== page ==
Shady antiques collector Jeff Rodrick has just scored a prized painting that could be worth millions — once a few figurines that are supposed to be inset into the frame are tracked down, that is. Starting his search at the house depicted within the watercolor now in his hands, Jeff finds that the eccentric and long-absent owner left it in just the sort of order that can be appreciated by fans of casual adventure and Find the Hidden Object games. Venturing into a creepy old house is hardly a new proposition in either genre, but Apostrophe Stockholm means to tune up the horror to the max with this App Store contribution. Will Jeff make it out alive, or will the last word from his lips be Lechuza (Out Now, $1.99)?
Lechuza tasks the player with guiding Jeff around from a first person perspective, swiping objects in and out of his inventory to solve puzzles that bar his way. Players who aren’t used to Hidden Object games are liable to find most of these logical dilemmas bizarre, but veterans will appreciate the quirky creativity that went into designing them. That hammer sitting in the kitchen? Oh, that should be used to bash in the old TV, wherein you’ll find the flower that holds a critical phone number within its petals. I mean, c’mon, that’s so obvious, right? Needless to say this house gets pretty wrecked by the time zombies show up for the party.
Despite its billing, Lechuza tragically passes up its chance to show us the potential of a good Horror/casual adventure mashup. Jeff’s adventure certainly runs the gamut from vaguely unsettling to full-blown fright fest, but the payoff is far too short to be sweet. Lechuza‘s content will stretch little more than an hour on average, ending with a confusing cliffhanger just when the going gets really good. To its credit, the game’s dialogue is well scripted aside from an occasional spelling oddity, and its palpable mood evolves at just the right pace to keep the player hooked until the unfortunately abrupt finale.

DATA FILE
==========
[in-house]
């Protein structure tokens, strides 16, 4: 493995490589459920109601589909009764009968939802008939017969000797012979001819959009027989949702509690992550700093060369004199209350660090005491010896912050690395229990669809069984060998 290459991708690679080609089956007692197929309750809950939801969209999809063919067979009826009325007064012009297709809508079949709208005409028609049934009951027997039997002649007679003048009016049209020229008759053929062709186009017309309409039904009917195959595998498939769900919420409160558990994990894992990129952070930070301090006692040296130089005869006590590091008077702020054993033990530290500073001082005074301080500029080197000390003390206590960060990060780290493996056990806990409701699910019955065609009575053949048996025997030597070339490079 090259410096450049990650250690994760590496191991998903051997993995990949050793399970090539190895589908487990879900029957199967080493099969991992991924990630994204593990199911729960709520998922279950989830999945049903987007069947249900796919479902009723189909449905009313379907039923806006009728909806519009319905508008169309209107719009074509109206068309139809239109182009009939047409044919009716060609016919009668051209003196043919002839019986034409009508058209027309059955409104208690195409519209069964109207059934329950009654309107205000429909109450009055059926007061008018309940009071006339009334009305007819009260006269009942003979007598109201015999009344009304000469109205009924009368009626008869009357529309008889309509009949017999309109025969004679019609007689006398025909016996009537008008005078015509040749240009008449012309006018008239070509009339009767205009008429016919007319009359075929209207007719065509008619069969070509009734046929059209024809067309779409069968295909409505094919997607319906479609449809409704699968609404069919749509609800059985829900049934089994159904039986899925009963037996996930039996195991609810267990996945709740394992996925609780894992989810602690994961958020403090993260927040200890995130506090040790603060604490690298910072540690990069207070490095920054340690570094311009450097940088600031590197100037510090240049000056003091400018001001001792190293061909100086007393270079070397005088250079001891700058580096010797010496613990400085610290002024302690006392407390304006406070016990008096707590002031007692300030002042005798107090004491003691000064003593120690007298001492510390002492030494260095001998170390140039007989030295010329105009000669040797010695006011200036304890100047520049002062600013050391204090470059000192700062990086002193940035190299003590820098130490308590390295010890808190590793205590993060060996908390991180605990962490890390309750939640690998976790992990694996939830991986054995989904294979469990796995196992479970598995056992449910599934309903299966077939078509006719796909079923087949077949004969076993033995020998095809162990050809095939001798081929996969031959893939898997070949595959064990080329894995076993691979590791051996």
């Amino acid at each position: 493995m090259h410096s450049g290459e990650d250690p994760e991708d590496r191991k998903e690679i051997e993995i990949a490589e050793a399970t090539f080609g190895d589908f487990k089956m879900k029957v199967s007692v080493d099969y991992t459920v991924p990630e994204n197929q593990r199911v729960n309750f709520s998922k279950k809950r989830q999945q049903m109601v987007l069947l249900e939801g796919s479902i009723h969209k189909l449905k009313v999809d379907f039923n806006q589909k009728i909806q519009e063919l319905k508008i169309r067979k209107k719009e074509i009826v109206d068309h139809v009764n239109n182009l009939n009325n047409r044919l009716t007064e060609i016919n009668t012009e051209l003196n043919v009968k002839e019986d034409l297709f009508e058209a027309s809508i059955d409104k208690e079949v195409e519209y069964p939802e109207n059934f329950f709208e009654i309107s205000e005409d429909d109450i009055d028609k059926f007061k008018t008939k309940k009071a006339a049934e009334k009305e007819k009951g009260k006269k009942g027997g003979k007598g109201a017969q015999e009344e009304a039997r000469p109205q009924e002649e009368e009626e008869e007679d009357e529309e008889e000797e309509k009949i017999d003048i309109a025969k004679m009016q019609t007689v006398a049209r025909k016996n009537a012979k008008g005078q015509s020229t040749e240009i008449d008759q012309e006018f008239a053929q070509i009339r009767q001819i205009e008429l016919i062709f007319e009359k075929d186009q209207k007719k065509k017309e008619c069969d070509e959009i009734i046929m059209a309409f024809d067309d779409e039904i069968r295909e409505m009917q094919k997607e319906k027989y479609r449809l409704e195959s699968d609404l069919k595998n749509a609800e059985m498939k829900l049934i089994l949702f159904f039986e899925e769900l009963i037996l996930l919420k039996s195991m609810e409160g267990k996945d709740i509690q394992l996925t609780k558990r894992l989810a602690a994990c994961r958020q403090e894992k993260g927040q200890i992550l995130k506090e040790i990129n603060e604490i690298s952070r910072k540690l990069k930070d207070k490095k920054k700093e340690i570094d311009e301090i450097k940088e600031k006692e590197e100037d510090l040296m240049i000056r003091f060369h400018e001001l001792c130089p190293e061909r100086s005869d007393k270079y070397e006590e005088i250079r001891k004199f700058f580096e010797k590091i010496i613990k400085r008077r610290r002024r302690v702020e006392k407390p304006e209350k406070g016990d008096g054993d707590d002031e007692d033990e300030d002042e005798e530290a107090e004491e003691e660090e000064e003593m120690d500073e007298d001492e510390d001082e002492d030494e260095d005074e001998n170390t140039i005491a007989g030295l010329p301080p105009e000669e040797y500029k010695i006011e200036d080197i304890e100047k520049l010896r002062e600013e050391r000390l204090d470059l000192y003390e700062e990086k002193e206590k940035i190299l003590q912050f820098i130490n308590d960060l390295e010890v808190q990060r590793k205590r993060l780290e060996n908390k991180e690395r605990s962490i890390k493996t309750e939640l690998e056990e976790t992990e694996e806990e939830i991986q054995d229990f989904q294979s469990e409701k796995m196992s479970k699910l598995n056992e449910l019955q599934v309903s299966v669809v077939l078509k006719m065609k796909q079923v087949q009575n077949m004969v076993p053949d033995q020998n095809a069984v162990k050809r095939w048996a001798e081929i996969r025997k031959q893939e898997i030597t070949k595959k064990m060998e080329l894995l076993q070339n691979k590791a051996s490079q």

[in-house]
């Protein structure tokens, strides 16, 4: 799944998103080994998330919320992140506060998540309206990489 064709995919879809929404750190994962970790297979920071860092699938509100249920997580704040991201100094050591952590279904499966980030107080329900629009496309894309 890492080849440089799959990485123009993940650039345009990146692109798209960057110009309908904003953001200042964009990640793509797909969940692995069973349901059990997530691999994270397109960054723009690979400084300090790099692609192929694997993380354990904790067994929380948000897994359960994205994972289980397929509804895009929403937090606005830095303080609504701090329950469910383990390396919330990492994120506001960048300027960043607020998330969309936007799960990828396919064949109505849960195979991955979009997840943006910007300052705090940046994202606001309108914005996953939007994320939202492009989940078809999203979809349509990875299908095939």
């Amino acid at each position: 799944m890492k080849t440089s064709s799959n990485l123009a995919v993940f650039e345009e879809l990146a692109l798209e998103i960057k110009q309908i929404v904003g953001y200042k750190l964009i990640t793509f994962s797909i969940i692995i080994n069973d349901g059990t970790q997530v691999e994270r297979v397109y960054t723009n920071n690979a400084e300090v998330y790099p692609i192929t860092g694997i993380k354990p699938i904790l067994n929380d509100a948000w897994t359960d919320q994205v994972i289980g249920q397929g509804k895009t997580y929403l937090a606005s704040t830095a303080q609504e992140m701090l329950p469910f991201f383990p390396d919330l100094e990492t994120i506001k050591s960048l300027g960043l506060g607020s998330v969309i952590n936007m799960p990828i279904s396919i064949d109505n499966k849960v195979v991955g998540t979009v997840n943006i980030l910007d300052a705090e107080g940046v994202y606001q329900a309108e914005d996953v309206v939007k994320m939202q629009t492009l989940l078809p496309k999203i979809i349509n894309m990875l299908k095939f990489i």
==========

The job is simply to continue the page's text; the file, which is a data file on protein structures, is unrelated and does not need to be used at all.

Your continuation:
Lechuza‘s presentation on the iPhone and iPod Touch also does it a decisive disservice — this is undoubtedly one better experienced on the iPad’s larger screen. Its beautiful artwork can’t be pinch zoomed, making objects difficult to discern from the environment at times, and its tiny text displays fare even worse. You might want to bring 20/20 vision to this one if you’re playing on one of the smaller iDevices. On the upside, Lechuza‘s atmospheric music serves it well, and interaction with objects feels completely reliable despite their diminutive size.
iFanzine Verdict: Well designed but short on content and ill suited to the iPhone’s small touchscreen, Lechuza loses out to its competition in both the casual adventure and Hidden Object genres. That said, it might fare better aesthetically on the iPad, and what’s on tap is entertaining enough that genre vets – particularly those looking for a strong Horror twist and don’t mind if it’s brief – might be interested if they’ve exhausted the very best titles already.